'#title' => t('Filter by node type'),
      '#description' => t('Filter only users that are authors of nodes of selected types.'),
      '#default_value' => $this->options['use_node_type'],
      '#weight' => 49,
    $form['selected_node_types'] = array(
      '#type' => 'checkboxes',
      '#title' => t('Select node types'),
      '#options' => _viewsfilterusernodetype_node_types(),
      '#default_value' => $this->options['selected_node_types'],
      '#weight' => 50,
      // Only show the checkboxes if the "Filter by node type" option is selected.
      '#dependency' => array('edit-options-use-node-type' => array(TRUE)),

First the parent method is called to display all the usual options and then we append our custom checkbox and node type list to the end of the form.

In order to save the values of the new form elements and to give them default values, the option_definition() method has to be overridden too:

  function option_definition() {
    $options = parent::option_definition();
    // This is required to store our custom values and set their defaults.
    $options['use_node_type'] = array('default' => FALSE);
    $options['selected_node_types'] = array('default' => array());
    return $options;

Again the parent method is called, then we add our custom elements and give them a default value.

The final step is to change the autocomplete url of the filter. We have already found out, that it's the value_form() method we have to override:

  function value_form(&$form, &$form_state) {
    parent::value_form($form, $form_state);

    // Override the autocomplete path if we want to filter by node type.
    if ($this->options['use_node_type']
        && array_filter($this->options['selected_node_types'])) {
      $node_types = implode(variable_get('viewsfilterusernodetype_separator', '-'),
          = 'viewsfilterusernodetype/autocomplete/user/' . $node_types;

If the user has selected to filter by node type and has selected at least one node type, we'll change the autocomplete url.
E.g. if two content types were selected: news and page (these are machine names) then the autocomplete url will be this: viewsfilterusernodetype/autocomplete/user/news-page

Map the new autocomplete url to a function

Now we need to implement hook_menu so that the new autocomplete url will make our custom database call:

 * Implements hook_menu().
function viewsfilterusernodetype_menu() {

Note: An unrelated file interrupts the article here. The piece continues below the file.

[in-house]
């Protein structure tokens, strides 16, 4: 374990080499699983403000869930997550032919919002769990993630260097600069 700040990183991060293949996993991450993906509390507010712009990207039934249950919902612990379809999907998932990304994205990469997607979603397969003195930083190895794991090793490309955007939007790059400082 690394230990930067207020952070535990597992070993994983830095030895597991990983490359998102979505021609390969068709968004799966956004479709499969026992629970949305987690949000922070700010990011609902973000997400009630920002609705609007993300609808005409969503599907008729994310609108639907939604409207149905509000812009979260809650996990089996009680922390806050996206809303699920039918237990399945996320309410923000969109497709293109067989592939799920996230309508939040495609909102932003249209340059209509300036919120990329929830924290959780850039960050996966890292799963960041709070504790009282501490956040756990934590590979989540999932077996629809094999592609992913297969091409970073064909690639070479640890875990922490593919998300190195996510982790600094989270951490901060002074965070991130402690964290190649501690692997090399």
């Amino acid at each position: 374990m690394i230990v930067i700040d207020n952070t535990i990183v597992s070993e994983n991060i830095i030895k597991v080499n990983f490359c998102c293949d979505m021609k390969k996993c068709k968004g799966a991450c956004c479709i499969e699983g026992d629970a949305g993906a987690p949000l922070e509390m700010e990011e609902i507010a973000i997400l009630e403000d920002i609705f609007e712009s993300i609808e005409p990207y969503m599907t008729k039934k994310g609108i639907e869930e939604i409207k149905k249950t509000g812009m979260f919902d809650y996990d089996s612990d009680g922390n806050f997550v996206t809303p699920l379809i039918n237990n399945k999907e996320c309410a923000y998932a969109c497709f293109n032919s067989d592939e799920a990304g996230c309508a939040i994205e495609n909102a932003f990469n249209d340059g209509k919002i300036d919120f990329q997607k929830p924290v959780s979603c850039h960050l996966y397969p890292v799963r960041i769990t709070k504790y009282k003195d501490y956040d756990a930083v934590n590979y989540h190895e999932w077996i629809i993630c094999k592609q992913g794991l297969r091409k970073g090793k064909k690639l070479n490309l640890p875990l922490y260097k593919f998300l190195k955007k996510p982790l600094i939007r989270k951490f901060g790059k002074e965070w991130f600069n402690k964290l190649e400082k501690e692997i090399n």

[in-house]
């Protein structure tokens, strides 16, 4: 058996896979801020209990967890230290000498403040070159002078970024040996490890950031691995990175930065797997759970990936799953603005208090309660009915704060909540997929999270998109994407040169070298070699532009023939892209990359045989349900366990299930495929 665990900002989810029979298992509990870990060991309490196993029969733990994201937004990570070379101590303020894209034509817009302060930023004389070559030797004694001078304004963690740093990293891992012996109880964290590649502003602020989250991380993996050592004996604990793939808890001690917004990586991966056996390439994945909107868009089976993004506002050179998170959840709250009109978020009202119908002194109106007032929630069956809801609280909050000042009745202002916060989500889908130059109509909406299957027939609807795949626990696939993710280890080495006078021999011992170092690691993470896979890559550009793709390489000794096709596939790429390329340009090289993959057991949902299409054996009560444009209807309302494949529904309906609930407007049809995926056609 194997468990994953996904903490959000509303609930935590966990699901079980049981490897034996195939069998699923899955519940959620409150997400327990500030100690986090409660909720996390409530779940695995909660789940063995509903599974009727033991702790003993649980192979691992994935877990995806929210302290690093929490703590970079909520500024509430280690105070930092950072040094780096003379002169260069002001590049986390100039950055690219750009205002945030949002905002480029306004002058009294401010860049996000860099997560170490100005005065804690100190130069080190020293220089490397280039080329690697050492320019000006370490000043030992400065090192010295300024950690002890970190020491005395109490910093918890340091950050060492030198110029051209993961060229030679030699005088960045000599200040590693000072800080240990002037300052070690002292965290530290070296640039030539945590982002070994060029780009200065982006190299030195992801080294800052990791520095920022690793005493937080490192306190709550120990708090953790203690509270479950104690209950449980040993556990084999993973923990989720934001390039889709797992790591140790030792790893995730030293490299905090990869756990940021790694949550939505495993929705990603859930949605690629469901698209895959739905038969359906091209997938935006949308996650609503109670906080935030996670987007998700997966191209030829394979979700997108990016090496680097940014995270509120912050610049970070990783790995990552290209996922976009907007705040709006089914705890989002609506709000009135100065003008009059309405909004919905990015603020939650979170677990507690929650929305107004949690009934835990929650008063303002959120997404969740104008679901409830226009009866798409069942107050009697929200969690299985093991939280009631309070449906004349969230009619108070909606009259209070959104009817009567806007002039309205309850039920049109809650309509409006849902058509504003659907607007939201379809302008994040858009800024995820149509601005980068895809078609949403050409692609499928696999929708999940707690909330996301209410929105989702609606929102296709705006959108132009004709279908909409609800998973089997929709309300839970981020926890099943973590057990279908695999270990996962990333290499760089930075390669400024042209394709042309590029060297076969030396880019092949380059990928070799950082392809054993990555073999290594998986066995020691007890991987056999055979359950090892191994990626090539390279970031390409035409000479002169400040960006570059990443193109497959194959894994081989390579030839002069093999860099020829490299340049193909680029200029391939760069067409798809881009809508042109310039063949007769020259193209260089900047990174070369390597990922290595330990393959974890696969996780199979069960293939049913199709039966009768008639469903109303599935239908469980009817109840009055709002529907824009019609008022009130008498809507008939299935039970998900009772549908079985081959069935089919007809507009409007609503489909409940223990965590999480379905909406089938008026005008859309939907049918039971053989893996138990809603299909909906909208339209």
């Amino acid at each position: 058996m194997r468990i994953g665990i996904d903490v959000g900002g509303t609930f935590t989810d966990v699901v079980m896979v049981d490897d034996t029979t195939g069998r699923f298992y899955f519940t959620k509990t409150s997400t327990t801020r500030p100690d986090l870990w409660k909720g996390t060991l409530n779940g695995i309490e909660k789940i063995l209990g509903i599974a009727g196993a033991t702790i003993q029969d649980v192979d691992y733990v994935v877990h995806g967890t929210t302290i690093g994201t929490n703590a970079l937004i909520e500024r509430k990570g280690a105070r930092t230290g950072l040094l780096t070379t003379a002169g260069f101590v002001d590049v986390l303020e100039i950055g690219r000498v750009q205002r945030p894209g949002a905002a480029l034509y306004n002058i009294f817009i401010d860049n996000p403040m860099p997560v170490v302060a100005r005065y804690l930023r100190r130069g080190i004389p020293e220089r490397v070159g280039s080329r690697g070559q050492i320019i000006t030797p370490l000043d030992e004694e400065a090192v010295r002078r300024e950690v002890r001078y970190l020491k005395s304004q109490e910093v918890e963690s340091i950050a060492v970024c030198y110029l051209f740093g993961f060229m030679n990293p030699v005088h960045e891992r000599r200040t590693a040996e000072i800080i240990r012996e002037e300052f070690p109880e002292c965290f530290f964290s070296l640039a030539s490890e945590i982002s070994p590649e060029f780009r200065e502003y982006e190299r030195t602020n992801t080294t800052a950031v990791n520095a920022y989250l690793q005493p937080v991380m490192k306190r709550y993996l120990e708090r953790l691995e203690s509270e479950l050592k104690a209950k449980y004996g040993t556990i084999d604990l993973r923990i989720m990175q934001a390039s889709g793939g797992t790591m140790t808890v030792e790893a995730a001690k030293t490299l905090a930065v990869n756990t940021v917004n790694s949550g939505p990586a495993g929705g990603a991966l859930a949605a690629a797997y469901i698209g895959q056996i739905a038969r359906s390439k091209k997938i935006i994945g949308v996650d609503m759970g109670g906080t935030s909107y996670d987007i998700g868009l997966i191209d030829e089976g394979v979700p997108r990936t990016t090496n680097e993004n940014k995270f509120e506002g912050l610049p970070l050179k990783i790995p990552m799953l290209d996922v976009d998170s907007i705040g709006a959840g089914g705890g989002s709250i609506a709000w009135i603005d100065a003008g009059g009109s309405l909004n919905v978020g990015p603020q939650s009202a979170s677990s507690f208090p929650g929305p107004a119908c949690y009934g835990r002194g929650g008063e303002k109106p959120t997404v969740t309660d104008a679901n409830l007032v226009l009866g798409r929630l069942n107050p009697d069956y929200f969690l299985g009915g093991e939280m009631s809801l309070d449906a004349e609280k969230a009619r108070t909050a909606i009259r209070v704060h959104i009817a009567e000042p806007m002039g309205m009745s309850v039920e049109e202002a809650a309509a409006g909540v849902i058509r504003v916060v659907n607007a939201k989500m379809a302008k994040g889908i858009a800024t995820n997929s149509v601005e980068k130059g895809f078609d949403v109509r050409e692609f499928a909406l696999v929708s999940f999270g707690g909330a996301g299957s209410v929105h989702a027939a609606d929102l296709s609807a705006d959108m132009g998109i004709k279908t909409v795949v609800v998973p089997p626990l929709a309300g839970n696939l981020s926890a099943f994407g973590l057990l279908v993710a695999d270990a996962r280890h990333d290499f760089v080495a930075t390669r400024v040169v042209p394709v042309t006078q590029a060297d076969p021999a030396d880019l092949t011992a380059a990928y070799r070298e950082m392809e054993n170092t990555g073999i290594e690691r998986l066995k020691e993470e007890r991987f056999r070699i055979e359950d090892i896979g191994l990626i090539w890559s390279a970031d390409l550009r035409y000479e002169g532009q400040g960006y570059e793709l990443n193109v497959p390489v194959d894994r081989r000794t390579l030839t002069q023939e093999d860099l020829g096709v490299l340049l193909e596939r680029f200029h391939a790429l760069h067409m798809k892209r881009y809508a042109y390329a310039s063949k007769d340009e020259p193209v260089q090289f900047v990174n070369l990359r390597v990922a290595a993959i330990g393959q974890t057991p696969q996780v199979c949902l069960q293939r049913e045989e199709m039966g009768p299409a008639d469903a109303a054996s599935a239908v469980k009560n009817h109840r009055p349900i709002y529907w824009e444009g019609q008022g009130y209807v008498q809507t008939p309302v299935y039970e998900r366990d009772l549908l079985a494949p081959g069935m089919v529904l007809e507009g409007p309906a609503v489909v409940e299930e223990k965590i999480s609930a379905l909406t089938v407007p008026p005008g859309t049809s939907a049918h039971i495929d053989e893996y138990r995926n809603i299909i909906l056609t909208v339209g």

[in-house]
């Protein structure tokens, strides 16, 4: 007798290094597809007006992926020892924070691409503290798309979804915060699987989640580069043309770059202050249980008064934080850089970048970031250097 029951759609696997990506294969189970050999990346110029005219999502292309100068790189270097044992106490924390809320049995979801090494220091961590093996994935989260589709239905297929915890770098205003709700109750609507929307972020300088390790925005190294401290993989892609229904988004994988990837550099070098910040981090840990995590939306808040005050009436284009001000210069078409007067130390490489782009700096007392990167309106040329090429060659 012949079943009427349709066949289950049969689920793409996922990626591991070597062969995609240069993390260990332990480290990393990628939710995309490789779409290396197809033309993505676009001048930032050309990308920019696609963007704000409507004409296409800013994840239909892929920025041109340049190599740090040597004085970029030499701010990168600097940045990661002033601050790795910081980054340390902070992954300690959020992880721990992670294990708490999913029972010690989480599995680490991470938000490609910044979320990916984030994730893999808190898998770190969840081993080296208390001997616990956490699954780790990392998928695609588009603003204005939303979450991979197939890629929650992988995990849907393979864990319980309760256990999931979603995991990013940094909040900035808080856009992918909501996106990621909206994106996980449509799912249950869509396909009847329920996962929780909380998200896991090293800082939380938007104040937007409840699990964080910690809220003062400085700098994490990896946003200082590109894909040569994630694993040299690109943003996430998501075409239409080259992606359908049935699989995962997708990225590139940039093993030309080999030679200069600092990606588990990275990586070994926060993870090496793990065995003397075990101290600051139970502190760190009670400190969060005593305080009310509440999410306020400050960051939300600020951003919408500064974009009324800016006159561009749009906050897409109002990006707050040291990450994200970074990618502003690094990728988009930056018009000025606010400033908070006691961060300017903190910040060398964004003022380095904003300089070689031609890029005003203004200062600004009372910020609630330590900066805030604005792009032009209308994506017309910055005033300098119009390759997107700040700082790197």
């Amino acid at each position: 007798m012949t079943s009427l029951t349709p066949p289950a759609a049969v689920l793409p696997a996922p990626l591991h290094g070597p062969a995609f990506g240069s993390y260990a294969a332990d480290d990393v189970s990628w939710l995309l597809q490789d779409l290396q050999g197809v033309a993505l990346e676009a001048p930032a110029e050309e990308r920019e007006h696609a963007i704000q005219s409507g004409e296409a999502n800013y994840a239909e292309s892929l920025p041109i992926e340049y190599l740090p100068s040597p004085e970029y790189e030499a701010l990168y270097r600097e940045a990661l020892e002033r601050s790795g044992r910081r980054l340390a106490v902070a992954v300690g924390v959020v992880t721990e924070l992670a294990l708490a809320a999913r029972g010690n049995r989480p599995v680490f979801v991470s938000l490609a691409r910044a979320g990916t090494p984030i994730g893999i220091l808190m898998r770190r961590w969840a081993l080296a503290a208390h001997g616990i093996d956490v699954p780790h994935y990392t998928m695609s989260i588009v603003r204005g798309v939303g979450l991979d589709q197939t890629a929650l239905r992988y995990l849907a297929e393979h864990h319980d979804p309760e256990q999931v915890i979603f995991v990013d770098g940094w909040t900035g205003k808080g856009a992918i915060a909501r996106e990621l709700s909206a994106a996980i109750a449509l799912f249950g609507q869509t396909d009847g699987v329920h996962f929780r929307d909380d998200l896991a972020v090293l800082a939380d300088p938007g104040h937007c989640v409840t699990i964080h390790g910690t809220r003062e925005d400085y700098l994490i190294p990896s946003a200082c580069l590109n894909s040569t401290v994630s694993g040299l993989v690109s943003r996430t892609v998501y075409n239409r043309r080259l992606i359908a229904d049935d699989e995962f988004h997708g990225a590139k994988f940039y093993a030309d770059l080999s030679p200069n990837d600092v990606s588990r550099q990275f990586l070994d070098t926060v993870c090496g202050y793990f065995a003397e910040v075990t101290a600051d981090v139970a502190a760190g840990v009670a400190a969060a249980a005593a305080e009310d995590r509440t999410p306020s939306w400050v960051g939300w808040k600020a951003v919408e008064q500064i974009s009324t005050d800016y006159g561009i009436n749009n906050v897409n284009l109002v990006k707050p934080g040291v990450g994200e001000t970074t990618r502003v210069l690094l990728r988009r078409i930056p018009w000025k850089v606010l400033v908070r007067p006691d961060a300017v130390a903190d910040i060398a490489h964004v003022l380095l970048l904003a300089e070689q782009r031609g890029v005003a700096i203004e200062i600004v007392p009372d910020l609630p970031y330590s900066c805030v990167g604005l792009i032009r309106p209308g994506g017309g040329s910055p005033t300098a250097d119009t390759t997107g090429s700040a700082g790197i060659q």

$items = array();
  $items['viewsfilterusernodetype/autocomplete/user'] = array(
    'page callback' => 'viewsfilterusernodetype_autocomplete_user',
    'theme callback' => 'ajax_base_page_theme',
    'access callback' => 'user_access',
    'access arguments' => array('access user profiles'),
    'type' => MENU_CALLBACK,
    'file' => 'includes/viewsfilterusernodetype.inc',
  return $items;

The url defined here is viewsfilterusernodetype/autocomplete/user, so the node types (in the example above it's the news-page part of the url) will be passed as an argument.

Implementing the page callback

And finally our callback function that queries the database:

function viewsfilterusernodetype_autocomplete_user($node_types, $string = '') {
  // ...
// This is where we find out what node types we'll need to filter for.
  $types = explode(variable_get('viewsfilterusernodetype_separator', '-'), $node_types);
// The actual database query. $query = db_select('users', 'u'); $query->join('node', 'n', 'n.uid = u.uid'); $query->fields('u', array('uid', 'name')) ->condition('n.type', $types, 'IN') ->condition('n.status', 1) ->condition('u.name', db_like($last_string) . '%', 'LIKE') ->orderBy('u.name') ->range(0, 10); $query->distinct(); $result= $query->execute()->fetchAllKeyed(); // ... }

This is just a rewrite of views_ajax_autocomplete_user, I've only included the parts that were changed. We only modified the database query a bit and took care of the extra argument that contains the node types.

Last but not least, tell Views to use our class

The only thing left is to ask Views to use our custom viewsfilterusernodetype_handler_filter instead of the default views_handler_filter_user_name class. This is done by implementing hook_views_data_alter:

 * Implements hook_views_data_alter().
function viewsfilterusernodetype_views_data_alter(&$data) {
  $data['users']['uid']['filter']['handler'] = 'viewsfilterusernodetype_handler_filter';

How do I know that it's $data['users']['uid']['filter']['handler'] that should be changed? Remember that earlier we've used hook_views_data_alter to print out the entire $data array and then Search Krumo to find the entry we needed? Here is the picture again:

Search Krumo result

You can simply click on "Get path" and Search Krumo will display the path to that variable: $var['users']['uid']['filter']['handler'], you just need to replace $var with $data.

Basically this is it. You can download the entire code from my GitHub account: here.